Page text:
In Biofuels, Bioproducts&Biorefining, Scharf and his colleague Aurélien Tartar describe how the enzymes produced by both termites and the micro-organisms that inhabit their gut – known as symbionts – could help to produce ethanol from non-edible plant material such as straw and wood.
"Through millions and millions of years of evolution, termites and their symbionts have acquired highly specialised enzymes that work together to efficiently convert wood and other plant materials into simple sugars," says Scharf. "These enzymes are of the most value to bioethanol production."
Current bioethanol production processes tend to use edible plant materials, such as starch from corn (maize) and sugar from sugar cane, which contain easily accessible sugar molecules that can be fermented to produce ethanol. However, using food crops to produce ethanol has proved highly controversial, with bioethanol being blamed for much of the recent rises in food prices.
The non-edible parts of many plants also contain a large number of sugar molecules, which could potentially be used to produce ethanol. But the problem is that these sugar molecules are far less accessible. This is because they're locked up within a substance known as lignocellulose, which provides structural support for plant cell walls.
Breaking this substance up into its component sugar molecules is far from easy. One approach involves pretreating the lignocellulose by heating it in combination with acids or bases and then exposing the pretreated material to various enzymes. Another approach is very fine grinding followed by enzymatic treatment.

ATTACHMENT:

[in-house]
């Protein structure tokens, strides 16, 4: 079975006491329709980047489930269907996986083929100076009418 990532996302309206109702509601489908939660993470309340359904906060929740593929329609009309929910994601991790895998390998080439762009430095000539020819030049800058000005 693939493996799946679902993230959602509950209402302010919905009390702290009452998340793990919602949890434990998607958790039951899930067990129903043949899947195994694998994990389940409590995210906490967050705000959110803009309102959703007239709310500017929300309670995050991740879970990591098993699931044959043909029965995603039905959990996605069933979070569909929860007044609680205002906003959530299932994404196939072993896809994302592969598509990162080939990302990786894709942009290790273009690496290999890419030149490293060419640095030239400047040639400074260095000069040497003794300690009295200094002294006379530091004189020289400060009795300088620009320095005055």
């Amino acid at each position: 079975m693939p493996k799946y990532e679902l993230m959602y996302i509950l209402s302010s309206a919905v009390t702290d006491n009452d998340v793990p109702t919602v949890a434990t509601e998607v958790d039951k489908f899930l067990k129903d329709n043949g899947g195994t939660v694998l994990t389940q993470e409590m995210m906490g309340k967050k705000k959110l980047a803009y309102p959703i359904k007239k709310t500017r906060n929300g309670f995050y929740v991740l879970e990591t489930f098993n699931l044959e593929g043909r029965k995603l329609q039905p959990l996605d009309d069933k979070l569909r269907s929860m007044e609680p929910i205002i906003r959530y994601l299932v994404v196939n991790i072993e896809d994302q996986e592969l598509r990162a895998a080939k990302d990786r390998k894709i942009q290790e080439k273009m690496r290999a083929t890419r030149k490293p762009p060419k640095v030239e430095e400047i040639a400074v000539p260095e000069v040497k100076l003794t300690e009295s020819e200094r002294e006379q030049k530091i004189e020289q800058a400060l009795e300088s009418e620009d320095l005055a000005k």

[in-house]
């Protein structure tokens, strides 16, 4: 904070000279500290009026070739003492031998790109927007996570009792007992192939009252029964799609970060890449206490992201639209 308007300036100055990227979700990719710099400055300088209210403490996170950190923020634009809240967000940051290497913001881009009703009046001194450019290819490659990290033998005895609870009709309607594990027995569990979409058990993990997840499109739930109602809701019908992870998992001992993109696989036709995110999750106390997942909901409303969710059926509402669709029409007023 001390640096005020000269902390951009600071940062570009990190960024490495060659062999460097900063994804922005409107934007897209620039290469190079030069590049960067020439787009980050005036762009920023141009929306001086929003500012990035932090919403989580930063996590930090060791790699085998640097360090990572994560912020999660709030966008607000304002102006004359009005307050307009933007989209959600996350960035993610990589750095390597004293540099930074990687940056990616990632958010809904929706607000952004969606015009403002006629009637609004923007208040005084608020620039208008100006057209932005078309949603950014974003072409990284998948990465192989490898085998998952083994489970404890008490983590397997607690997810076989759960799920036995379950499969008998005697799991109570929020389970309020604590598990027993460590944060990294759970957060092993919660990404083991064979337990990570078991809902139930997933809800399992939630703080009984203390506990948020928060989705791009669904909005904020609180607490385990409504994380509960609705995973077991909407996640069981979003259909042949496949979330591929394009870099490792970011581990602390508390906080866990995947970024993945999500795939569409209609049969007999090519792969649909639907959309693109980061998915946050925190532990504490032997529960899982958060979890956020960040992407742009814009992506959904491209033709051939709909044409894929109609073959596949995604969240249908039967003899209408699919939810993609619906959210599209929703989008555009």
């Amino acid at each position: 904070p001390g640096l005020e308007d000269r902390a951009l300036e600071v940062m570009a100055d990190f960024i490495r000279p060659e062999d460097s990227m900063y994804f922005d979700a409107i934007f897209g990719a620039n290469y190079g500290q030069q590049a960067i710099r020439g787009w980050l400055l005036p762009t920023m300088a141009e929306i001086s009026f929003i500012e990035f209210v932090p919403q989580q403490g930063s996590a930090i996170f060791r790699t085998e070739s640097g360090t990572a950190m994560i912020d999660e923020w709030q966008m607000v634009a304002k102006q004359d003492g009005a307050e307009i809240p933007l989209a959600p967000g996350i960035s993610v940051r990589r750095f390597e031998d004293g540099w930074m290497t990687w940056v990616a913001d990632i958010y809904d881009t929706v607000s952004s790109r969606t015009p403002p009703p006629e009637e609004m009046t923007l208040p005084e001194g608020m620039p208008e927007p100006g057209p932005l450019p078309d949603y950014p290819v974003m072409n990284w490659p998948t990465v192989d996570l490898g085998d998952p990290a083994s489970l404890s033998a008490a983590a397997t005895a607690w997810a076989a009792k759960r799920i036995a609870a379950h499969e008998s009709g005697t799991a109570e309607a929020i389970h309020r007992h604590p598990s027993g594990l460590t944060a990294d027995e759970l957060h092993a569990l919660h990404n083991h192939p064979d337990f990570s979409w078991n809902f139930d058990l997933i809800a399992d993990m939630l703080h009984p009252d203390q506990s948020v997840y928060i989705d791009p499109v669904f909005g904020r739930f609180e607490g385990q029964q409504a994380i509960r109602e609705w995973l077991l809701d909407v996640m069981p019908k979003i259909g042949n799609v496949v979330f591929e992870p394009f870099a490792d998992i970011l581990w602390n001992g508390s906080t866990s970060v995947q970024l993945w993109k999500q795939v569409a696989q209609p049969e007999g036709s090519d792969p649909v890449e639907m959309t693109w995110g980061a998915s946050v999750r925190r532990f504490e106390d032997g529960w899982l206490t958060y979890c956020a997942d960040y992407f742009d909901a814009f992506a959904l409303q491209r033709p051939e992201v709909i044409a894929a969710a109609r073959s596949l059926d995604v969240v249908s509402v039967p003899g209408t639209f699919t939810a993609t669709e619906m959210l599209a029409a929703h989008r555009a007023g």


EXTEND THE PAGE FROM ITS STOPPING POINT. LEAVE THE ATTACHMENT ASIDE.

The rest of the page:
Termites, on the other hand, don't seem to have too much trouble digesting wood and other lignocellulosic materials into their component sugars, as many homeowners can attest. The termite appears to favour the fine grinding approach in combination with its own unique set of enzymes. These enzymes are secreted by both termites and the symbionts that colonise their gut, and act on the lignocellulose that has been chewed to very small particle sizes by the termite.
Despite the small size of the termite gut and the difficulty in analysing its contents, a few research groups have attempted to study what Scharf and Tartar call the termite digestome. This is the pool of genes, both termite and symbiont, that code for the enzymes that break down and digest lignocellulosic material.
Using a variety of genomic and proteomic techniques, these groups have managed to identify a number of the main enzymes, many of which could prove useful for producing ethanol. This work has already provided strong preliminary evidence that the enzymes produced by the termites and their symbionts tend to work collaboratively, with the lignocellulosic material having to be partially digested by termite enzymes before it can be further digested by symbiont enzymes.
But the study of the termite digestome has really only just begun. "There are many directions that the science can now head," says Scharf. "First, we now have the ability to produce and test individual enzymes for their competency and roles in lignocellulose degradation. Once we identify major players (from termites and symbionts), we can test combinations that may have applications in making bioethanol production more feasible from existing feedstocks, and maybe even other feedstocks that aren't on our radar screens yet."
This kind of digestome analysis could also be applied to other insects that feed on woody material, such as wood-boring beetles, and certain wasps and flies, Scharf adds.
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